BuddyPress is a WordPress plugin that can turn a self-hosted version of WordPress into a collaborative and social platform supporting any number of functions. It supports activity streams similar to Twitter to include @mentions and a nice threaded view of conversations. Members can friend other members for both public and private messaging. The group feature is similar to Facebook in that any member can create one. The difference is in the conversation within the group. With BuddyPress, you can create a forum for you group which keeps the conversations associated with topics in an easy-to-read threaded view. There’s also a notification system to let you know when new content is posted.
The truly amazing thing about BuddyPress is that it is a WordPress plugin. Basically, all you have to do to create a BuddyPress site is install and activate the BuddyPress plugin and then activate a BuddyPress-supported theme. Yes, it’s that easy. That’s also where the fun begins. It’s still a totally functional WordPress blog, but now with all this social goodness added. And, there are hundreds of BuddyPress plugins offering additional features like photo albums within member profiles, collaborative document creation and even a full-blown courseware platform.
So, how can you put BuddyPress to work? Here are a few ideas:
- A private family social network. It won’t have all the functionality of Facebook, but it won’t have all the strangers watching everything you do and say either. This would be a great way to share news, photos and maybe even post a bit of family history too.
- Societies could use BuddyPress for members-only areas, as a collaboration site for board members or as a committee or project workspace.
- It can be used to support special-interest groups who want to build a collaborative and social network without the distractions of a larger network like Facebook.
- When incorporated into a multi-site version of WordPress, it could be the backbone that supports a virtual conference. Speakers and exhibitors could be given their own blog sites which would serve as the booth – for vendors – or room – for speakers. Groups provide social centers where attendees could get together to get acquainted, compare notes or just socialize. Plugins can maintain the conference schedule, handle registration and access and offer additional functionality. Yes, some custom themes would be needed, but much of the rest of it could be done using existing plugins.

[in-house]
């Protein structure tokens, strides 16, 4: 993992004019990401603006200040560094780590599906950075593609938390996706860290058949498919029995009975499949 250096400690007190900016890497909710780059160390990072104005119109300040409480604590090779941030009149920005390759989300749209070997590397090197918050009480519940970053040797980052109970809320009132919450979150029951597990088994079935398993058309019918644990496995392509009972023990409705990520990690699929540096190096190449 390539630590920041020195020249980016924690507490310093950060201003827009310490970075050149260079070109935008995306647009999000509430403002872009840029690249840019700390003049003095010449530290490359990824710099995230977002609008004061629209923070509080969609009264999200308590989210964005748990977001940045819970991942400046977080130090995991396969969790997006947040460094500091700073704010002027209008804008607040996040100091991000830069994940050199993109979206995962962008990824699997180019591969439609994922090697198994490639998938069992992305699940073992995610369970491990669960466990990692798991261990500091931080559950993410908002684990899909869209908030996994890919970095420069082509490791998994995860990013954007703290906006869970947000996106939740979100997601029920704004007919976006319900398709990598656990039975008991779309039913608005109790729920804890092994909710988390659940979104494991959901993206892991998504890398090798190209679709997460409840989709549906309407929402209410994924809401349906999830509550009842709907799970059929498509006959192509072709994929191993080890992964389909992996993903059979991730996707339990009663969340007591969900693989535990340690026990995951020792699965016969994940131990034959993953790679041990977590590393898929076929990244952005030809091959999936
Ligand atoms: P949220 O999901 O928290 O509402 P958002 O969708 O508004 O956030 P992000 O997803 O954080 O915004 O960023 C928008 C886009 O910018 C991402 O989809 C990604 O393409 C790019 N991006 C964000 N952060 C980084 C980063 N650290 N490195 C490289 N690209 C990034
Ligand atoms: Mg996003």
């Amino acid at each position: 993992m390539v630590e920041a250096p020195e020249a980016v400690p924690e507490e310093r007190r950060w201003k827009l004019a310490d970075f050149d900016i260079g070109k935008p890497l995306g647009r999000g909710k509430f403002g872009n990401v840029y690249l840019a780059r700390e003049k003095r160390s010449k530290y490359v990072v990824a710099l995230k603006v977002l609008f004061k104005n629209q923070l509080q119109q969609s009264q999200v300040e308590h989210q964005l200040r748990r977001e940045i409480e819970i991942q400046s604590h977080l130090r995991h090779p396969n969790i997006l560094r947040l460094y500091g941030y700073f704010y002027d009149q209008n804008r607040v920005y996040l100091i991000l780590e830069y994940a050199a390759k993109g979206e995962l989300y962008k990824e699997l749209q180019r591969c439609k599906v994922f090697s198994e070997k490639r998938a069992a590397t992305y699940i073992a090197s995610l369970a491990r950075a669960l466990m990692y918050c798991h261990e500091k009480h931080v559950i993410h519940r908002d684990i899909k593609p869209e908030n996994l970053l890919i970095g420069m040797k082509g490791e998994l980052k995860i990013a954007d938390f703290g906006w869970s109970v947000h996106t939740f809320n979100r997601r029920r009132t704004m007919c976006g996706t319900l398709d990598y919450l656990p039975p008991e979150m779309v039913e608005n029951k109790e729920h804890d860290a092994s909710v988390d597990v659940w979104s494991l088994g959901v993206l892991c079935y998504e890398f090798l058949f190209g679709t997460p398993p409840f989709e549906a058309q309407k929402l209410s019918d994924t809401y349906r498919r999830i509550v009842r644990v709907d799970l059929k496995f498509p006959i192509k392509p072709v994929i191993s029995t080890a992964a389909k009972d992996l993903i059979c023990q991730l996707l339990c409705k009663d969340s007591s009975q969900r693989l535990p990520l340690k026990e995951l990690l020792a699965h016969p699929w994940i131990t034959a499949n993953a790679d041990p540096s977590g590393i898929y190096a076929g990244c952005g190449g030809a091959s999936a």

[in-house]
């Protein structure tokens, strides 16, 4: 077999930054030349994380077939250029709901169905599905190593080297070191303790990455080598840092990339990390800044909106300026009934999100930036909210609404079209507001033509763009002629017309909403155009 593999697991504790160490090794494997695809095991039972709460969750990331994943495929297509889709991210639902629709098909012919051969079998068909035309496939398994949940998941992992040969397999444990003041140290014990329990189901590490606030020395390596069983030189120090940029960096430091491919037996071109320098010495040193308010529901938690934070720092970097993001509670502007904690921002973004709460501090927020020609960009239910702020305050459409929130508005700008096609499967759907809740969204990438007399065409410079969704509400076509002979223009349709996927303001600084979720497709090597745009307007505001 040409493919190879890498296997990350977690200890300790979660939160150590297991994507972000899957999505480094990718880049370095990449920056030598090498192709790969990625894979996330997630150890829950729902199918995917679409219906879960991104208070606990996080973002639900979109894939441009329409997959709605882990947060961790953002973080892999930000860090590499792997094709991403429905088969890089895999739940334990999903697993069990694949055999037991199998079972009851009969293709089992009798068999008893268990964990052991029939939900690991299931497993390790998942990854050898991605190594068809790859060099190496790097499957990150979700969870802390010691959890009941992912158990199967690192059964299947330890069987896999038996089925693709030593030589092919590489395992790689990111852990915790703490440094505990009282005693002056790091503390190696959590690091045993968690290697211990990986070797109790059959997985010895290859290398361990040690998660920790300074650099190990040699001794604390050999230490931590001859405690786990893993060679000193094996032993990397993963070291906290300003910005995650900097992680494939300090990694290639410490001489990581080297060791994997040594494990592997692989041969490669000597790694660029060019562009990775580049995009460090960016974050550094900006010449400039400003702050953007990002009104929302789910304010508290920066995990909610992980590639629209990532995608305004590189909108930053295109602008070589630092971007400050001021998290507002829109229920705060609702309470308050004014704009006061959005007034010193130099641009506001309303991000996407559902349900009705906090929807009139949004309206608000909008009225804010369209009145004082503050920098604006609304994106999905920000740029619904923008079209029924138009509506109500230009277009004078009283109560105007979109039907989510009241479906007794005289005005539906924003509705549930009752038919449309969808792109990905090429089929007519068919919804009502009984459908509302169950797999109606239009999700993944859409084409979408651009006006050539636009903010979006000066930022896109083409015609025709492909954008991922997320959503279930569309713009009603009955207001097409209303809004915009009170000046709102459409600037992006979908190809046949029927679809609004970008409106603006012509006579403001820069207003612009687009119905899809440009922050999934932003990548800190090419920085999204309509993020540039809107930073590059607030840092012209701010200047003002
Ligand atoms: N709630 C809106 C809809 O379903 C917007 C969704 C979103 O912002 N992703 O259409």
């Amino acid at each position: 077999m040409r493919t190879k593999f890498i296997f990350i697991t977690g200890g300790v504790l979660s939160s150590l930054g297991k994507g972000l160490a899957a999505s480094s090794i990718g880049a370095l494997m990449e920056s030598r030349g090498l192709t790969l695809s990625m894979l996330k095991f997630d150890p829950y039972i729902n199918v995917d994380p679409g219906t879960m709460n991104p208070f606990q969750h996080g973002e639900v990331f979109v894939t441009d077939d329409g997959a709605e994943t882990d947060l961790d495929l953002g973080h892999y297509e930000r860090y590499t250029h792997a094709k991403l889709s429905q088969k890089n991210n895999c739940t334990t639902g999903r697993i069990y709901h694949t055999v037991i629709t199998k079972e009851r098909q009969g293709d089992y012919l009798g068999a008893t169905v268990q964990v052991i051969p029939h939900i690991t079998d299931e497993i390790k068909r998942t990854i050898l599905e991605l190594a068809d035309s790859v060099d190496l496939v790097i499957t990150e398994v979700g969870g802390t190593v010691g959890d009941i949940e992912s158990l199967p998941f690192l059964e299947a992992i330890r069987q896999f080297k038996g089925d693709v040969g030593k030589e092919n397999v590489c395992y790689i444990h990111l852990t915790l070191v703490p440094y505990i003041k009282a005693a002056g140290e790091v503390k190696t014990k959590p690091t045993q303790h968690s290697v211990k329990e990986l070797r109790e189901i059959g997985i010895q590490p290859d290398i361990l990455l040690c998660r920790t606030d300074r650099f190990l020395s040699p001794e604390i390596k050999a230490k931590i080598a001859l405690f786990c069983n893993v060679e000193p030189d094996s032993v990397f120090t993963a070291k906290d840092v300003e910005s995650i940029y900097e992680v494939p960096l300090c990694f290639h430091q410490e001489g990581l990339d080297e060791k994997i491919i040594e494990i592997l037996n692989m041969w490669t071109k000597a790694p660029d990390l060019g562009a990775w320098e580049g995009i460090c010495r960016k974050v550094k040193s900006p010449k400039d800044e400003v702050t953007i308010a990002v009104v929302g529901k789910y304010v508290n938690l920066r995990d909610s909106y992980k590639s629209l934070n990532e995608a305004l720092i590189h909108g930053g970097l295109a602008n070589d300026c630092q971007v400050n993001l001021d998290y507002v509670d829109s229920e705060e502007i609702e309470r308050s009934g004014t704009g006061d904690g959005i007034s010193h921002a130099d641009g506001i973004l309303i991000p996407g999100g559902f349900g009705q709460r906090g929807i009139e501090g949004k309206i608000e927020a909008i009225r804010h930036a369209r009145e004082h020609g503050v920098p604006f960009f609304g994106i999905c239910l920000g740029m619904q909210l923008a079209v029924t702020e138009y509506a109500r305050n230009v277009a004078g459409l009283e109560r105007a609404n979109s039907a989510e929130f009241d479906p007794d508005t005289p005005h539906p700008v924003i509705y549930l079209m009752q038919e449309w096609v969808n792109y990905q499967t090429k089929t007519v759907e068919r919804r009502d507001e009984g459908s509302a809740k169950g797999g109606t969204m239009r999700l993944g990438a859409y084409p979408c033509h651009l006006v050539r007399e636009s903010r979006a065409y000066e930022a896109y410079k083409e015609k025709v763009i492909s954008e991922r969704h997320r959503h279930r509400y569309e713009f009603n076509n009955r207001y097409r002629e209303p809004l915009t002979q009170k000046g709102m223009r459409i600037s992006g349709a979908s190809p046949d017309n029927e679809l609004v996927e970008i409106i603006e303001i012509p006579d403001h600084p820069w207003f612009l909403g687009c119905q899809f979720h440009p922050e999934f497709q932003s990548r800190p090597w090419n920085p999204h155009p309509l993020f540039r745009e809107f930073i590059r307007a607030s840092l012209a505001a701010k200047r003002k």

I’ve been experimenting with BuddyPress to determine its potential as a self-help center. While the genealogy community has been using Facebook groups to share their knowledge on various topics, it does leave a bit to be desired. It’s difficult to keep up with conversational threads and has limited functionality to provide links to documents, articles, tutorials and training resources. With BuddyPress, a self-help center makes it easy for members to find groups discussing the topics they want help with along with pages providing links to outside resources. If there isn’t already a group discussing a topic, any member can create one.
My vision of a self-help center is a mashup of pieces from Twitter, Facebook and Cyndi’s List – all focused on pointing members to the help they need in a range of topics. In addition to conversational areas, I want to provide links to the many great how-to articles, tutorials and webinars presented by the genealogy community. I have my own ideas, but I’ve reached the point where other eyes and voices are needed to help define what a community support site should be. If you would be willing to help in this experiment by wandering the site, offering ideas on how it can be improved and suggesting content to include, please contact me either by leaving a comment to this post, via Twitter @moultriecreek or as a comment to this article on the Moultrie Creek page at Facebook. I look forward to hearing from you.